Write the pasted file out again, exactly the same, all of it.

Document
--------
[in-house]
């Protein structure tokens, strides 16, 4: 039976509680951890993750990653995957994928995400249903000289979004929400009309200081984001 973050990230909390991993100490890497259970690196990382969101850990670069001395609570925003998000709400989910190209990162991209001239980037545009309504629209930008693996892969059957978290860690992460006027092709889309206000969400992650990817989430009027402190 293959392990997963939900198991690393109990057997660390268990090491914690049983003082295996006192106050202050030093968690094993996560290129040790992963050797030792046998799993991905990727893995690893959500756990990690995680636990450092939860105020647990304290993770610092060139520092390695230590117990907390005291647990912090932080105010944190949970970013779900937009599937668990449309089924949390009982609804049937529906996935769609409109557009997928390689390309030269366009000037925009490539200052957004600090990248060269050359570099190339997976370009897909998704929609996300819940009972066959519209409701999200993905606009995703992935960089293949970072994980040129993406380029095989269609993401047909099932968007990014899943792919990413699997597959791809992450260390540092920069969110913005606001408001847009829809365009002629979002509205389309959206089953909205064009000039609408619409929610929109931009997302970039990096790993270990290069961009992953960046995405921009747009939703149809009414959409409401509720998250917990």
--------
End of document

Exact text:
[in-house]
């Protein structure tokens, strides 16, 4: 039976509680951890993750990653995957994928995400249903000289979004929400009309200081984001 973050990230909390991993100490890497259970690196990382969101850990670069001395609570925003998000709400989910190209990162991209001239980037545009309504629209930008693996892969059957978290860690992460006027092709889309206000969400992650990817989430009027402190 293959392990997963939900198991690393109990057997660390268990090491914690049983003082295996006192106050202050030093968690094993996560290129040790992963050797030792046998799993991905990727893995690893959500756990990690995680636990450092939860105020647990304290993770610092060139520092390695230590117990907390005291647990912090932080105010944190949970970013779900937009599937668990449309089924949390009982609804049937529906996935769609409109557009997928390689390309030269366009000037925009490539200052957004600090990248060269050359570099190339997976370009897909998704929609996300819940009972066959519209409701999200993905606009995703992935960089293949970072994980040129993406380029095989269609993401047909099932968007990014899943792919990413699997597959791809992450260390540092920069969110913005606001408001847009829809365009002629979002509205389309959206089953909205064009000039609408619409929610929109931009997302970039990096790993270990290069961009992953960046995405921009747009939703149809009414959409409401509720998250917990």